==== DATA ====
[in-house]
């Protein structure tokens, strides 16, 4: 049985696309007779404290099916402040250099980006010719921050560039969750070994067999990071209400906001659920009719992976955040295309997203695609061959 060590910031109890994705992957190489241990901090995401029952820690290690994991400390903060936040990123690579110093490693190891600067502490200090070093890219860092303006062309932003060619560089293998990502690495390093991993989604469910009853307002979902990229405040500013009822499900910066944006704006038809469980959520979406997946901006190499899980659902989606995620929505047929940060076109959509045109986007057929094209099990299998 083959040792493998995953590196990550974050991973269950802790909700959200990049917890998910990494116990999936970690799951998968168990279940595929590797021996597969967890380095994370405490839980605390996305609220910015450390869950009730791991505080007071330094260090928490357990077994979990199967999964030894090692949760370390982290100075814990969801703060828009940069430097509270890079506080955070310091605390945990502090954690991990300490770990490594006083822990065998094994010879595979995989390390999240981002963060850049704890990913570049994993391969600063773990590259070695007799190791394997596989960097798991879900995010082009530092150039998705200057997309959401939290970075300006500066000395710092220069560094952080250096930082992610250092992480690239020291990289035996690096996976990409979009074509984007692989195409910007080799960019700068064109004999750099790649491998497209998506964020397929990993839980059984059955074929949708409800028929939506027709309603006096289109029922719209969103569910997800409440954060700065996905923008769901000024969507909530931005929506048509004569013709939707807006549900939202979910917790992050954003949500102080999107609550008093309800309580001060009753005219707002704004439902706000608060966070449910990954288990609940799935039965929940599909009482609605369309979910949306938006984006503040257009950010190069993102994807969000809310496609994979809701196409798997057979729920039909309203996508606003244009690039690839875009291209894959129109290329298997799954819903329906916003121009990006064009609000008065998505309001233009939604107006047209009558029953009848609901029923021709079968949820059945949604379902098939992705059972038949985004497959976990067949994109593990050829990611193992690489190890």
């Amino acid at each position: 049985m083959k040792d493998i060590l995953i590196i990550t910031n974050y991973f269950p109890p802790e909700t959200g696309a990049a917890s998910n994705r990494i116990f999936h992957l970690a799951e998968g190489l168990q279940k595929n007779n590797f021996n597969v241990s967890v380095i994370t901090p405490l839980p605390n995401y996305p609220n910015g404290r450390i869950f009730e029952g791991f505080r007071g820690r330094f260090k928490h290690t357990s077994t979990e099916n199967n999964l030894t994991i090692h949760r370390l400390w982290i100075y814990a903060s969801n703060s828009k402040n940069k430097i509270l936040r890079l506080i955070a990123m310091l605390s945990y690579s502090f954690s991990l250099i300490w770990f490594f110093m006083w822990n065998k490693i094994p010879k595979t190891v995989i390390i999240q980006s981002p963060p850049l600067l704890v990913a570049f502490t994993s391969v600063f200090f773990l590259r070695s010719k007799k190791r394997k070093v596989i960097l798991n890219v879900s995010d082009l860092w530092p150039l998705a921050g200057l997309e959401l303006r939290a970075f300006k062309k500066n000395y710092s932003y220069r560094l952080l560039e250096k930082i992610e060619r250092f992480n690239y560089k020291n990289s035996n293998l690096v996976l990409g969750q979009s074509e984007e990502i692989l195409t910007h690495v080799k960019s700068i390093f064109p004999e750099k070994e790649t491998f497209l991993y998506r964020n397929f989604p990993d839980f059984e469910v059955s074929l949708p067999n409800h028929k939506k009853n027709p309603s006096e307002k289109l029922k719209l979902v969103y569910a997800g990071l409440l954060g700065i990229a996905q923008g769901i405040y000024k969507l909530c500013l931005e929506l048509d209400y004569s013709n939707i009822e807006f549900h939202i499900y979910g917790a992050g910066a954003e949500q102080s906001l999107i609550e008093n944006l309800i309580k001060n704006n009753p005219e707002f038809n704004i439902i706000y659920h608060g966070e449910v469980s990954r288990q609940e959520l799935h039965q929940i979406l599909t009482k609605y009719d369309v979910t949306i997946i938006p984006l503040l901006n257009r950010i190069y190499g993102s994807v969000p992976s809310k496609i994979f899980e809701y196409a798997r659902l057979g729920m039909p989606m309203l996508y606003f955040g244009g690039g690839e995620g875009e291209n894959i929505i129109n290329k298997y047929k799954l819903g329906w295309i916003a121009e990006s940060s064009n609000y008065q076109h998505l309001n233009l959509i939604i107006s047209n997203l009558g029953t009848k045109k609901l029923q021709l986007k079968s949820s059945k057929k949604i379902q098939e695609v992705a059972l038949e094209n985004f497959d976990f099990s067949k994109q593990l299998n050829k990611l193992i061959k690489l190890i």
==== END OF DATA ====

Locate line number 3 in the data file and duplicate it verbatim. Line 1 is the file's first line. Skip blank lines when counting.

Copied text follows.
């Amino acid at each position: 049985m083959k040792d493998i060590l995953i590196i990550t910031n974050y991973f269950p109890p802790e909700t959200g696309a990049a917890s998910n994705r990494i116990f999936h992957l970690a799951e998968g190489l168990q279940k595929n007779n590797f021996n597969v241990s967890v380095i994370t901090p405490l839980p605390n995401y996305p609220n910015g404290r450390i869950f009730e029952g791991f505080r007071g820690r330094f260090k928490h290690t357990s077994t979990e099916n199967n999964l030894t994991i090692h949760r370390l400390w982290i100075y814990a903060s969801n703060s828009k402040n940069k430097i509270l936040r890079l506080i955070a990123m310091l605390s945990y690579s502090f954690s991990l250099i300490w770990f490594f110093m006083w822990n065998k490693i094994p010879k595979t190891v995989i390390i999240q980006s981002p963060p850049l600067l704890v990913a570049f502490t994993s391969v600063f200090f773990l590259r070695s010719k007799k190791r394997k070093v596989i960097l798991n890219v879900s995010d082009l860092w530092p150039l998705a921050g200057l997309e959401l303006r939290a970075f300006k062309k500066n000395y710092s932003y220069r560094l952080l560039e250096k930082i992610e060619r250092f992480n690239y560089k020291n990289s035996n293998l690096v996976l990409g969750q979009s074509e984007e990502i692989l195409t910007h690495v080799k960019s700068i390093f064109p004999e750099k070994e790649t491998f497209l991993y998506r964020n397929f989604p990993d839980f059984e469910v059955s074929l949708p067999n409800h028929k939506k009853n027709p309603s006096e307002k289109l029922k719209l979902v969103y569910a997800g990071l409440l954060g700065i990229a996905q923008g769901i405040y000024k969507l909530c500013l931005e929506l048509d209400y004569s013709n939707i009822e807006f549900h939202i499900y979910g917790a992050g910066a954003e949500q102080s906001l999107i609550e008093n944006l309800i309580k001060n704006n009753p005219e707002f038809n704004i439902i706000y659920h608060g966070e449910v469980s990954r288990q609940e959520l799935h039965q929940i979406l599909t009482k609605y009719d369309v979910t949306i997946i938006p984006l503040l901006n257009r950010i190069y190499g993102s994807v969000p992976s809310k496609i994979f899980e809701y196409a798997r659902l057979g729920m039909p989606m309203l996508y606003f955040g244009g690039g690839e995620g875009e291209n894959i929505i129109n290329k298997y047929k799954l819903g329906w295309i916003a121009e990006s940060s064009n609000y008065q076109h998505l309001n233009l959509i939604i107006s047209n997203l009558g029953t009848k045109k609901l029923q021709l986007k079968s949820s059945k057929k949604i379902q098939e695609v992705a059972l038949e094209n985004f497959d976990f099990s067949k994109q593990l299998n050829k990611l193992i061959k690489l190890i």